Igor Stravinsky was a Russian-born composer, pianist, and conductor. He is widely considered one of the most important and influential composers of the 20th century. Stravinsky’s compositional career was notable for its stylistic diversity. He first achieved international fame with three ballets commissioned by the impresario Serge Diaghilev and first performed in Paris by Diaghilev’s Ballets Russes: The Firebird (1910), Petrushka (1911), and The Rite of Spring (1913). The latter transformed the way in which subsequent composers thought about rhythmic structure and was largely responsible for Stravinsky’s enduring reputation as a musical revolutionary who pushed the boundaries of musical design. His “Russian phase” which continued with works such as Renard, the Soldier’s Tale and Les Noces, was followed in the 1920s by a period in which he turned to neoclassical music. The works from this period tended to make use of traditional musical forms (concerto grosso, fugue and symphony), drawing on earlier styles, especially from the 18th century. In the 1950s, Stravinsky adopted serial procedures. His compositions of this period shared traits with examples of his earlier output: rhythmic energy, the construction of extended melodic ideas out of a few two- or three-note cells and clarity of form, and of instrumentation.
HISTORY of the HEATHMAN HOTEL
The original Heathman Hotel was built in 1926. By 1927, Portland had become a burgeoning city and needed an even higher-end hotel that would meet their expectations. The New Heathman Hotel was built a year later, just a block from the original. It was a 10-story concrete and brick structure, with decorative details in the Jacobean Revival style. The second story and upper-floor windows were trimmed in stone, and the lobby’s dark wood paneling extended to the mezzanine When the Heathman opened, it was greeted with much fanfare, and The Oregon Journal described it as “Portland’s newest and most modern hotel.” They wrote, “Its planning, construction and general appointments are as modern as ingenuity and talent could possibly make it.” In the hotel’s early years from the 1930’s to the 1950’s, the mezzanine was home to the studios of Portland radio station KOIN. Within those studios, described as the finest in the country, the station boasted a roster of musicians and entertainers larger than all other local stations combined and, from their transmitters high above the nearby West Hills, they beamed their signal as far as California, Nevada and Idaho. In 1984, the Heathman underwent a major renovation during which the original exterior and eucalyptus-paneled Tea Court Lounge were fully restored to their original glory. During this renovation, the hotel’s entrance was moved from Salmon Street to Broadway, enhancing its visibility, and the hotel dropped the ‘new’ designation with guests and locals referring to it simply as the Heathman Hotel. Heathman Hotel is a member of Historic Hotels Worldwide®, which is dedicated to promoting heritage and cultural travel to prestigious historic treasures.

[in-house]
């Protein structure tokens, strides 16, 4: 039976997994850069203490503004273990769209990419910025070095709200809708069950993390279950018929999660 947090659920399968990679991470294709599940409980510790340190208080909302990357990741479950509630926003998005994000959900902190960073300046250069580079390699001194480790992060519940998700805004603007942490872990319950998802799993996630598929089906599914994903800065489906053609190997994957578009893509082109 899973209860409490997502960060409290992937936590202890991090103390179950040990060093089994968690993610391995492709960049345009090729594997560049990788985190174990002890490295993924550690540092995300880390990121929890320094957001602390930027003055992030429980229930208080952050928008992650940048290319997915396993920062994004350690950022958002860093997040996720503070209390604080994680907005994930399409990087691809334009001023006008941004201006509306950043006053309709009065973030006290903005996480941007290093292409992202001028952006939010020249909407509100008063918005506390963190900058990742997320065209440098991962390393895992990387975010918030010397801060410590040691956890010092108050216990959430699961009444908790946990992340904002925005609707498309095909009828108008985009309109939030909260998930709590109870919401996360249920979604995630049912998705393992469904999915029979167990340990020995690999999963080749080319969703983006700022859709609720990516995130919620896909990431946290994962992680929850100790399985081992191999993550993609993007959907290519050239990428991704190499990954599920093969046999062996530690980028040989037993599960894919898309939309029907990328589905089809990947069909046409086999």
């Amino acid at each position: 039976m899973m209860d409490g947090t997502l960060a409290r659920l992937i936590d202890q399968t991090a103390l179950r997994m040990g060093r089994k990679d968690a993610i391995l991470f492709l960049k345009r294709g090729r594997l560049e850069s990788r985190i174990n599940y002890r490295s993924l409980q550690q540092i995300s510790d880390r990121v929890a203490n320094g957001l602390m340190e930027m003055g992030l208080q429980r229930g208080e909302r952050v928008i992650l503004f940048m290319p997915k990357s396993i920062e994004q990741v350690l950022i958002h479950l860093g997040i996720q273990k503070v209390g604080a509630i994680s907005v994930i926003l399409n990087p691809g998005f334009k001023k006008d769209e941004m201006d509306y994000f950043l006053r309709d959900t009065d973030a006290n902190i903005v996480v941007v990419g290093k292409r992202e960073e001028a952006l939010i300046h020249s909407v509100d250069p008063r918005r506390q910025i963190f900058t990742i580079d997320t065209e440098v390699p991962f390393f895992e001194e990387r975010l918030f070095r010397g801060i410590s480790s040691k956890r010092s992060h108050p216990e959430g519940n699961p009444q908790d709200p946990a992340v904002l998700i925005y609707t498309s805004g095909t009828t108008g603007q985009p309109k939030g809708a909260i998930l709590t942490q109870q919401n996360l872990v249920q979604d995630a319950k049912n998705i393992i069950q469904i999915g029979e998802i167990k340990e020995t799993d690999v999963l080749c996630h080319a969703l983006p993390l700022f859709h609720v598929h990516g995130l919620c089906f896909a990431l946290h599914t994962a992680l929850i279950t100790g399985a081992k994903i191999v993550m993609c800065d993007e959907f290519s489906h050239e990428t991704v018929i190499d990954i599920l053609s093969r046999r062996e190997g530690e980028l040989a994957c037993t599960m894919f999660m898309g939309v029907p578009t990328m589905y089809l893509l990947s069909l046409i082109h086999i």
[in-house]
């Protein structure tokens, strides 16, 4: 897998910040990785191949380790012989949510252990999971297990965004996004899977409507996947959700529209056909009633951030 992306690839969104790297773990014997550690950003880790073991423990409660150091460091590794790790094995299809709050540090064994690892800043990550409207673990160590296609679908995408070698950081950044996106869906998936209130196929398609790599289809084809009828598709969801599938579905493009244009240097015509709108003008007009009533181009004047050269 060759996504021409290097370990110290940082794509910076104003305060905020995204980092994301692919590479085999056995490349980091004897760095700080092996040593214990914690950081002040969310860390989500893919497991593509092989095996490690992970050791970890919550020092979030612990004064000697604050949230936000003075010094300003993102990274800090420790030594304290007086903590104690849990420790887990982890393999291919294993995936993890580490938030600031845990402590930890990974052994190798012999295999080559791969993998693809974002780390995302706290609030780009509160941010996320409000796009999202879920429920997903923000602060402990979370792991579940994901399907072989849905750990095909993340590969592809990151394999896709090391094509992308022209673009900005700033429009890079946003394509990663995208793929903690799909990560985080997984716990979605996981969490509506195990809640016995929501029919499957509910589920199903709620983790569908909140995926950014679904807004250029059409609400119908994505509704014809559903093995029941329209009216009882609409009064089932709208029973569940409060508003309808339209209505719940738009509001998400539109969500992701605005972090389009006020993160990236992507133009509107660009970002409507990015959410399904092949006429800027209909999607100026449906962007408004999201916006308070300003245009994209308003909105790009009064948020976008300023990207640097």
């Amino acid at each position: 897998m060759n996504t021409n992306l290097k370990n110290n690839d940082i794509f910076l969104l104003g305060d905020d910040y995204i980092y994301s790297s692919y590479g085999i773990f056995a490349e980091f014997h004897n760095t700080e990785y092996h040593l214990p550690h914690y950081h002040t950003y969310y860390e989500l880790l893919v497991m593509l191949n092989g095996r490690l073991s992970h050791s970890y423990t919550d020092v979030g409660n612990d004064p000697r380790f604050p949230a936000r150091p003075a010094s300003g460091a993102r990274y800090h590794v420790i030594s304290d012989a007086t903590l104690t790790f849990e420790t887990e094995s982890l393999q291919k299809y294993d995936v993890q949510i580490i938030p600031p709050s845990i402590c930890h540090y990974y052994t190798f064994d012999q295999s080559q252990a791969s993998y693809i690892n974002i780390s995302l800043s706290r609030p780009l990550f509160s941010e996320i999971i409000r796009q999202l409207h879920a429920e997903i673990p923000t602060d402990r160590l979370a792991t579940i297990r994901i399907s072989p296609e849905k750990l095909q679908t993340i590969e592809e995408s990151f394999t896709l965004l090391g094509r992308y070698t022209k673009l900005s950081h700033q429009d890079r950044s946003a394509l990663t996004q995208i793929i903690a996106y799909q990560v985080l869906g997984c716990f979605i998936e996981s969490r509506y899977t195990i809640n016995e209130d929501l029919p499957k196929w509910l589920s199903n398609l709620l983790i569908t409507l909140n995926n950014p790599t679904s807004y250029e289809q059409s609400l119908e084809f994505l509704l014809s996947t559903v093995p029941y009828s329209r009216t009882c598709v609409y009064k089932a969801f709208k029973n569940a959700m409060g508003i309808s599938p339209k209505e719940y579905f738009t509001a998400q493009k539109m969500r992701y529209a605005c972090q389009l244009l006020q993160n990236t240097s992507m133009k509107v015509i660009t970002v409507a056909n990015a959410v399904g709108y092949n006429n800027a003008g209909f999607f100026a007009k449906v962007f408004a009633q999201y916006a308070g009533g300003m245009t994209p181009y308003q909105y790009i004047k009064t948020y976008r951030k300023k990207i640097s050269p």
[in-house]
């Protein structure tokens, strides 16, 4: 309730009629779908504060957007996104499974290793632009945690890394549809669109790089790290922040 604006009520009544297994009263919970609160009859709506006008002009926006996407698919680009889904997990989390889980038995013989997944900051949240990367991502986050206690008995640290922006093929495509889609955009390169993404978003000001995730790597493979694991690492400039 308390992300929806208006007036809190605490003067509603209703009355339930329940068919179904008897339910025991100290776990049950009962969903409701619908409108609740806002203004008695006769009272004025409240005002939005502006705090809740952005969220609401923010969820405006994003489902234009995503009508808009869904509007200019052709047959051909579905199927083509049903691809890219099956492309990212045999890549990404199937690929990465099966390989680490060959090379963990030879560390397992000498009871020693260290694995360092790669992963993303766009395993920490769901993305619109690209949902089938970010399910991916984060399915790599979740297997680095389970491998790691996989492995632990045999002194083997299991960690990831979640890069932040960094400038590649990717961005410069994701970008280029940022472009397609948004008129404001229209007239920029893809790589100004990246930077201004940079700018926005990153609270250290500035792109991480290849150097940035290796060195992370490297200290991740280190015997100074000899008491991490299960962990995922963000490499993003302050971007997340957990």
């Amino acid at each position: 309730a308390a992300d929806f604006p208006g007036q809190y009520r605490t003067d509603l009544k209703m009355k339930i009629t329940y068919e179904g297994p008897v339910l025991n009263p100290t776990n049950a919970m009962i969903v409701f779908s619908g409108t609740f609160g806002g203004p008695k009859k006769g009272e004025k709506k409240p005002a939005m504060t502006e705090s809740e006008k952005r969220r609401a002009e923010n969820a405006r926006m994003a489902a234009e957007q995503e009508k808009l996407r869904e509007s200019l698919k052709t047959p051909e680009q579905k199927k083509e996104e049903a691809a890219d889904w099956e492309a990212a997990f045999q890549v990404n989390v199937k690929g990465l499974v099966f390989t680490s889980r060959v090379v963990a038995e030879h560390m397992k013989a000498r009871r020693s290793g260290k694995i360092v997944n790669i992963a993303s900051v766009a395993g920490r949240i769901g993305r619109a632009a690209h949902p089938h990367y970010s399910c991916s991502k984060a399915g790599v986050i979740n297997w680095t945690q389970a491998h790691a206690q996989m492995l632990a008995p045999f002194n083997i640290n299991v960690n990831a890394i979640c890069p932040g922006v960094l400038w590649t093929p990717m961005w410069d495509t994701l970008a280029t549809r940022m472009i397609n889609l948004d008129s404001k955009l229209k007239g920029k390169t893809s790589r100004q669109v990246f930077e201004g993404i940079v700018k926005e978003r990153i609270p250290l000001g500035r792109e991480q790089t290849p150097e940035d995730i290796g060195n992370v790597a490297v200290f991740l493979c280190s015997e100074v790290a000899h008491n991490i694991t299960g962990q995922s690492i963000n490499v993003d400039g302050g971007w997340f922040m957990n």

WAYS TO GIVE
Click here to download our donation form and mail your gift to:
The Portland Ballet
6250 SW Capitol Hwy
Portland, OR 97239
If you have questions about making a donation, please contact Kate Andries by email or at 503.452.8448